"The Divine One." "Sassy." "The High Priestess of Jazz." "The Girl with the Magic Voice."
Jazz critics, fans, producers and musicians all praised Sarah Vaughan's warm, supple, nearly four-octave range voice and her flawless technique. Her life in music (and music was her life) is explored in the new book "Queen of BeBop-The Musical Lives of Sarah Vaughan" by Elaine M. Hayes.
Using a theme of "crossover," Hayes details the phases of Vaughan's career, from singing in church to the bebop big band of Billy Eckstine in the 1940s, through her appearances with symphony orchestras and her love affair with Brazilian music, up until her death in 1990.
Along the way, Vaughan became a pop star (to the dismay of jazz fans). But she soon grew tired of producers giving her sub-standard material to record. The recording industry was changing in the 1960s, and chasing the next big hit became the primary focus. That was anathema to a creative artist like Sarah Vaughan.
And Sarah Vaughan was every bit as much a creative musician as the bebop greats she worked with in Eckstine's band: Dizzy Gillespie, Charlie Parker, and Art Blakey. She experimented and expanded the use of her voice as her instrument, but resisted being categorized as only a jazz singer.
Vaughan also struggled with racism and sexism, and suffered physical, sexual and emotional abuse, not only from male bandmates, but also from a series of husband/managers to whom she had entrusted her career and finances.
Elaine M. Hayes spent a total of about 4 years researching and writing the book. "I felt there were so many rich stories we hadn't heard about Sarah, or different perspectives we hadn't seen that were kind of hidden in plain sight," she says.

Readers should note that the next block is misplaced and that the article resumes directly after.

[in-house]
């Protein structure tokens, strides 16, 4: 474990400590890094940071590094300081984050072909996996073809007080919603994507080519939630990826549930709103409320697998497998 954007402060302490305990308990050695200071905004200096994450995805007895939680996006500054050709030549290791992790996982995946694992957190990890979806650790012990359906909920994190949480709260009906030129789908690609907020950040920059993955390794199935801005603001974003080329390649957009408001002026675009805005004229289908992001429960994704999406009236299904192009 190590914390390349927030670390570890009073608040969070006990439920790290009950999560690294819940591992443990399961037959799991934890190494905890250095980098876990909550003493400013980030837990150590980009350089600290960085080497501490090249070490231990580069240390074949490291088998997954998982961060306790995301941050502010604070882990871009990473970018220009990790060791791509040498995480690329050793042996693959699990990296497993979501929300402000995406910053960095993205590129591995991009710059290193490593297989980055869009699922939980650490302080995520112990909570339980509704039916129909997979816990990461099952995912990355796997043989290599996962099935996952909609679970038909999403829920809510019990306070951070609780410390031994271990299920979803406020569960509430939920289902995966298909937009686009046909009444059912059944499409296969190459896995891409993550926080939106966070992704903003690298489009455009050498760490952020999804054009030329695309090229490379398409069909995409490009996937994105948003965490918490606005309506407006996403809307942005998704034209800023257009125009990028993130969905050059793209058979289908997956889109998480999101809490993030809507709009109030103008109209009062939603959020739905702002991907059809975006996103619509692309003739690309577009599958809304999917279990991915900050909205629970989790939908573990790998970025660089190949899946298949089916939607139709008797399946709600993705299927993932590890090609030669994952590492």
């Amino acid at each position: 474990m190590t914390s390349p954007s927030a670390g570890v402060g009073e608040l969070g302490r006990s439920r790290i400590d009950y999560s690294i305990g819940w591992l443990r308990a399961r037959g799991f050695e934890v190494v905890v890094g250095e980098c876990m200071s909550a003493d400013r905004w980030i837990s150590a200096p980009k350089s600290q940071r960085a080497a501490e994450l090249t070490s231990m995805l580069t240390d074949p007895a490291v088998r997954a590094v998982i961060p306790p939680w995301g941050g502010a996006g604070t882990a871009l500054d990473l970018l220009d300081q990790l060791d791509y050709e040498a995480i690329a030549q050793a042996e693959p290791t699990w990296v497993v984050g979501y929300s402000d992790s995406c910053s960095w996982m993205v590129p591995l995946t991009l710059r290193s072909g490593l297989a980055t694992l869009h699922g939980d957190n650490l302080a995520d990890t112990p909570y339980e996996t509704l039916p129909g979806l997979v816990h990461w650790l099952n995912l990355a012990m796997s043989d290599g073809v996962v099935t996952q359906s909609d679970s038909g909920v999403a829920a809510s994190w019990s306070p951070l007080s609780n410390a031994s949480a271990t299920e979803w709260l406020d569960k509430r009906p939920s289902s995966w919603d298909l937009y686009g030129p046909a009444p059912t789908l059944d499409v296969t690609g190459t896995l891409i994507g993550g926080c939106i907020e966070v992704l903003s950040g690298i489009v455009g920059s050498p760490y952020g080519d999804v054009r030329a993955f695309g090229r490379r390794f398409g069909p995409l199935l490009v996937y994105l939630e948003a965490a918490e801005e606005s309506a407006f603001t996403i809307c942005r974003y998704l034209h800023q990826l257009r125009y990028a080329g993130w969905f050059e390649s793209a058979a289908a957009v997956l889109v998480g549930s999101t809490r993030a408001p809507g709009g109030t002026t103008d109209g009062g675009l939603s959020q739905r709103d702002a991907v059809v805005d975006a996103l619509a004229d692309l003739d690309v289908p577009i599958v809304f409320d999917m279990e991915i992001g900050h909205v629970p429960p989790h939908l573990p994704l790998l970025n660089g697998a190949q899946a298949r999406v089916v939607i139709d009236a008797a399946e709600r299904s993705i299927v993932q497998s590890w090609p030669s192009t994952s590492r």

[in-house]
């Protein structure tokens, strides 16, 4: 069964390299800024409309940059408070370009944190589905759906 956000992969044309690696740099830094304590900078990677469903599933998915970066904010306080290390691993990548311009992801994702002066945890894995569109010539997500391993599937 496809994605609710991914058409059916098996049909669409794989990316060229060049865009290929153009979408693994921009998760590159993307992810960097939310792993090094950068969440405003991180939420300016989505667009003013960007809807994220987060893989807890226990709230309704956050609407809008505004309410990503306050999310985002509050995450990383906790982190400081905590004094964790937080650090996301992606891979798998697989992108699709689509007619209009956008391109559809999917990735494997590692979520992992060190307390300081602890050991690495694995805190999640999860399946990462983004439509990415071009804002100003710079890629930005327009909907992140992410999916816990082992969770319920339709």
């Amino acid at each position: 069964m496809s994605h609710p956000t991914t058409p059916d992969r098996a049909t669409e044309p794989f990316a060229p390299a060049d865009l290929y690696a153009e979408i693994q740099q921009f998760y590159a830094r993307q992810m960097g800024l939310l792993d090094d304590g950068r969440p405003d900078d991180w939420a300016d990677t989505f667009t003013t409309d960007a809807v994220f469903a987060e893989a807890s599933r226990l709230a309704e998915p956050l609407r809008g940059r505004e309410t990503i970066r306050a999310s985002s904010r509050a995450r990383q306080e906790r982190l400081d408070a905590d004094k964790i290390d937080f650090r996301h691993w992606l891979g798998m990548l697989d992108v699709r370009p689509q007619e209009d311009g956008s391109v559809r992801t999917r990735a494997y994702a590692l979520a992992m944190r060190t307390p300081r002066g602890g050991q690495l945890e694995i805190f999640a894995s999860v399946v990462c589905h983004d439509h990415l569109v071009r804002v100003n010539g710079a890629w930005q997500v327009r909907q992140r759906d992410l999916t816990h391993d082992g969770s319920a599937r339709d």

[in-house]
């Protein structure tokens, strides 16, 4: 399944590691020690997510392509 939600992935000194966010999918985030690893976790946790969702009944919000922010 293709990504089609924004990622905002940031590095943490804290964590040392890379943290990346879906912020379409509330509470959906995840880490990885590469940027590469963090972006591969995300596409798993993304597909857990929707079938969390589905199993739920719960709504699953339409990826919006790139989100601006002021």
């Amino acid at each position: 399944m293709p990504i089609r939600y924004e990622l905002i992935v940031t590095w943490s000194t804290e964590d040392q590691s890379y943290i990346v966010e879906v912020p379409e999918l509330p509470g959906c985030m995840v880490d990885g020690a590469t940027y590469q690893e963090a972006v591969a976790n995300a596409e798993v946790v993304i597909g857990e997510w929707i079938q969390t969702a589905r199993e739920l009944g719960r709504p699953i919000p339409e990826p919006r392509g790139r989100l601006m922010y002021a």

The research was in-depth. Hayes started with the treasure trove that is the Institute of Jazz Studies archives at Rutgers University, and then branched out. "I really enjoyed going back through the old newspaper articles, the Billboard and Variety magazines," she says. "Sarah talked to the press a lot. She didn't like it, but she did it a lot, and that gave me the opportunity to induct her voice, her talking about music and what was important to her."
The resulting book is an engaging look into the multi-faceted life and career of the woman whose voice enchanted the world for almost 50 years.
Hayes says the research confirmed her personal view of the singer. "You hear one thing when you listen to the music, and you get a sense of who you think this person is," she says. "Looking more carefully at the details of her career and the things she would talk about, it showed that Sarah was extremely driven, very much invested in her own personal agency, and in having control over her musical life as much as possible. I admired that, I was very impressed by it."
Author Elaine M. Hayes holds a doctorate in music history and is a recognized expert on Sarah Vaughan and women in jazz. She served as the editor of Earshot Jazz and is a contributing writer to Seattle magazine.
She'll read from "Queen of Bebop-The Musical Lives of Sarah Vaughan" and talk about it with Earshot Jazz Executive Director John Gilbreath at Elliott Bay Books in Seattle on Thursday, July 6 at 7pm.